Offline (: premont :)

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Re: Beethoven's Piano Sonatas
« Reply #777 on: February 09, 2011, 02:21:10 PM »
When a performer chooses tempi which are faster than he can handle, he will always seem uncomfortable, and very little energy is left for expression. So he will disappoint his listeners, because music communicates first and foremost expression. Whether he is Schnabel or someone else. In Schnabels Beethoven I much prefer his slow movements, in which he often delivers wonderful expression, while many of his fast movements (the fugue of the Hammerklavier even more than the first movement) are at best uninteresting. Another disappointing pianist is Gulda, who manages to play very fast, but has to concentrate so much upon perfection to do it, that expression often suffers. So in a way a similar situation to Scnabel´s.
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Offline Clever Hans

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Re: Beethoven's Piano Sonatas
« Reply #778 on: February 09, 2011, 04:11:33 PM »
When a performer chooses tempi which are faster than he can handle, he will always seem uncomfortable, and very little energy is left for expression. So he will disappoint his listeners, because music communicates first and foremost expression. Whether he is Schnabel or someone else. In Schnabels Beethoven I much prefer his slow movements, in which he often delivers wonderful expression, while many of his fast movements (the fugue of the Hammerklavier even more than the first movement) are at best uninteresting. Another disappointing pianist is Gulda, who manages to play very fast, but has to concentrate so much upon perfection to do it, that expression often suffers. So in a way a similar situation to Scnabel´s.

Obviously your points are carefully justified.

Not arguing taste, but I think Gulda had plenty left in reserve, was an astonishing pianist technically, and chose to give straightforward and refreshing interpretations. You can hear the same style in his cello sonatas with Fournier and Mozart. I recall you used to like Gulda's style. Why did you like him before and how did you change your mind?

Although there are specific examples of stunning broad interpretations, such as Giulini's eroica, I usually prefer that players follow a composer's indications. Especially in the case of Beethoven, where there is considerable evidence that he favored very fast tempos where indicated. The modern piano adds considerable weight already. On the other hand, one may also infer based on descriptions of Beethoven's performing and conducting, that he went for utmost expression and fantasy (at least compared to Classical standards), was not the most even-tempered man and was a great improvisor. So it may be argued that players like Gulda run counter to this aspect of his personality.     

Still, I generally don't like allegros played as andantes and prestos played as allegro ma non troppos. Often it transforms the entire character of a piece, usually for the worse. The Hammerklavier first movement is to me the most obvious example. As Charles Rosen says:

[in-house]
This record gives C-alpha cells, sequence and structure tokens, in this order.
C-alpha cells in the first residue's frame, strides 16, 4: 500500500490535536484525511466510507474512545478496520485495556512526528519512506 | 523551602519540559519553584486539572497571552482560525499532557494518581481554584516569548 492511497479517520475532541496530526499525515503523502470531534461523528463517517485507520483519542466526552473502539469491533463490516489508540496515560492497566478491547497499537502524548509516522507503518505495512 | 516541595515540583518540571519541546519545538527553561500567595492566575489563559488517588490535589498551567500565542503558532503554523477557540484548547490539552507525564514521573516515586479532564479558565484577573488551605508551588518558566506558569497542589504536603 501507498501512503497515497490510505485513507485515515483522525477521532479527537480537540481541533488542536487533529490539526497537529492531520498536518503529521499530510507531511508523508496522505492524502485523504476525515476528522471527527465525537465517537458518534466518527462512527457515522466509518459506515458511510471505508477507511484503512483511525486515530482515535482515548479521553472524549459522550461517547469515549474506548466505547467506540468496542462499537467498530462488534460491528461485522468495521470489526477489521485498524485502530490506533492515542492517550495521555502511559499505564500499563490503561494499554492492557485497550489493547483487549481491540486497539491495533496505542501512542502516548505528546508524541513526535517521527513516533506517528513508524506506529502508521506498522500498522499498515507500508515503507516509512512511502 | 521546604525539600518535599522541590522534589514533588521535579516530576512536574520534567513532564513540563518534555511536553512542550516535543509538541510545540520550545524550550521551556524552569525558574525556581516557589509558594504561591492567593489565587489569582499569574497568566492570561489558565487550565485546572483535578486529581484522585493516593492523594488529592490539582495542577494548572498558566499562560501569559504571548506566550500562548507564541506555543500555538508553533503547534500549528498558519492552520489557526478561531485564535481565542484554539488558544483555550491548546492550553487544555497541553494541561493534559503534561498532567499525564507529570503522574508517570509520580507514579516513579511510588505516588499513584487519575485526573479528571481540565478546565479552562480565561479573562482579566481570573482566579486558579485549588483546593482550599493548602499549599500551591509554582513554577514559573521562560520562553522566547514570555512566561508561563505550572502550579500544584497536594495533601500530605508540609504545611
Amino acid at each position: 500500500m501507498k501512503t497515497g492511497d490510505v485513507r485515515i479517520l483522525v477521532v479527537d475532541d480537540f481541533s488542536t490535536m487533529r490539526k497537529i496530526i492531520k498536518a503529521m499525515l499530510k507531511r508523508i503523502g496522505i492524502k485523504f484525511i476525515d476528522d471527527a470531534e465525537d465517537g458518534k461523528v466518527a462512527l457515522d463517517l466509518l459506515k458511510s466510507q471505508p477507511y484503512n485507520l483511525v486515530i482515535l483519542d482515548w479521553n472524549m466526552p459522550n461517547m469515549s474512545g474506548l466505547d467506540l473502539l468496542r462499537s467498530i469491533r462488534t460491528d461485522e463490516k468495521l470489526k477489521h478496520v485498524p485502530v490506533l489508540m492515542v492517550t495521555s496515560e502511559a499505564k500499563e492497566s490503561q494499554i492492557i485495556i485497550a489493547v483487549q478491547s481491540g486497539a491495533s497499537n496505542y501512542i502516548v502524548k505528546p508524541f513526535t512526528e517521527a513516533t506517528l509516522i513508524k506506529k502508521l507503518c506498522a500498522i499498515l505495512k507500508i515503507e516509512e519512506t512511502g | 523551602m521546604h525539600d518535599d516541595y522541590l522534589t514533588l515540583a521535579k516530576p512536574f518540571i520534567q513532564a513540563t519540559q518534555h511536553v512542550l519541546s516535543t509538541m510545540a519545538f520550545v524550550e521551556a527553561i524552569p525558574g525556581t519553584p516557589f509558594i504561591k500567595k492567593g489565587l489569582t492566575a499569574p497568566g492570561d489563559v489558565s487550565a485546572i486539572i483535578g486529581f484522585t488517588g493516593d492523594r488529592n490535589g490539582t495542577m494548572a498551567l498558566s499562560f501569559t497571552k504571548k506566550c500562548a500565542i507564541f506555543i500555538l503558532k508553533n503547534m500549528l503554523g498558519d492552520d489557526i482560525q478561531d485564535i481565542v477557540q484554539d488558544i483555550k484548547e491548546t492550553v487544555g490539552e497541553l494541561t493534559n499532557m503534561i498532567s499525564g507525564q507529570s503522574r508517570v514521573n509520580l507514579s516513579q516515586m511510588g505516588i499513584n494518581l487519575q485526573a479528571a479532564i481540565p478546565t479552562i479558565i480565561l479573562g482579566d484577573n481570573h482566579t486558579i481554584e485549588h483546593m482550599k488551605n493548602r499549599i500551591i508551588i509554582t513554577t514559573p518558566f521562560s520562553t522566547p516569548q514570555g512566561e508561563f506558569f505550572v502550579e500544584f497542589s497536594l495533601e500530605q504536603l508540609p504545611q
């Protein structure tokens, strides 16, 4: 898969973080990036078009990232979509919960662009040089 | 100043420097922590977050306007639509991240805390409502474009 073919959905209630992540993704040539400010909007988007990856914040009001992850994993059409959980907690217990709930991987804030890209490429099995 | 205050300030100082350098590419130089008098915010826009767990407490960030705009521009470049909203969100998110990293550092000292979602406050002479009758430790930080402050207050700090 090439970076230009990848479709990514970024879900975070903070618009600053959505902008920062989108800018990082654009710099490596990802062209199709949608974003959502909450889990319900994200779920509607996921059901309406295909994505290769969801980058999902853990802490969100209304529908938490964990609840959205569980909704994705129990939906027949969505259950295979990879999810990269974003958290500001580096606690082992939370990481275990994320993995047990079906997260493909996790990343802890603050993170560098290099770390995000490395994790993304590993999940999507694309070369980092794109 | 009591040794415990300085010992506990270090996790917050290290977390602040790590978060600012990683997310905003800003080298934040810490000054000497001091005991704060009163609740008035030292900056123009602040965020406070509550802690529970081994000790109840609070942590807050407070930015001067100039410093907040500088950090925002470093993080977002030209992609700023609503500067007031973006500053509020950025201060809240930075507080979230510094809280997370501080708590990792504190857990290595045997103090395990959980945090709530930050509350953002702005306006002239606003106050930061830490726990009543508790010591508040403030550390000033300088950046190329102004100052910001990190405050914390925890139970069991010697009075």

"It does not matter what metronome marking a pianist chooses for this movement providing it sounds Allegro; there is no excuse, textual or musical, for making it sound majestic, like Allegro maestoso, and such an effect is a betrayal of the music. It is often done because it mitigates the harshness of the work, but this harshness is clearly essential to it. A majestic tempo also saps the rhythmic vitality on which the movement depends"



 

Offline Mandryka

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Re: Beethoven's Piano Sonatas
« Reply #779 on: February 09, 2011, 10:27:07 PM »

Listening to much of Beethoven's earlier works you become aware of the 'statement' in one hand and the 'reply' in the other that is quite pervasive in these works. I sense that Schnabel understood this dialogue very well and that there are a number of ways of making the statement and couching the reply musically. This is what fascinates me about AS' interpretations of the early and middle sonatas.

Beethoven moved away from this after his middle period and I don't think that Schnabel moved with him. The one exception is his superb recording of the Diabelli Variations.


I think I can hear what you mean -- in the primo of Op 110 for example I think I hear something of the statement/reply structure that you're thinking of, more than I do in Richter's Leipzig performance.

But why is it a problem? Why do you say that Beethoven moved away from this mode of expression? Are you saying that, as a matter of fact, Schnabel plays Op 110 in a way which isn't in line with Beethoven's ideas? Or are you saying that poetically Schnabel's style compromises the music?

When a performer chooses tempi which are faster than he can handle, he will always seem uncomfortable, and very little energy is left for expression. So he will disappoint his listeners, because music communicates first and foremost expression.

But  in the primo of the Waldstein, there's plenty of expression in Schnabel's performance. But according to Hoden he's playing it faster than he can handle.

More generally  speed itself is a form of expression. An example where it's very clear to me  is Yudina's Tempest sonata.

And so is a sense of discomfort and struggle and even near failour. I can think of lots of examples of this in Bach.  Weissenberg in the Bach/Busoni prelude Nun freut euch, lieben Christen gmein and maybe Gould in the second English suite.
« Last Edit: February 09, 2011, 10:50:13 PM by Mandryka »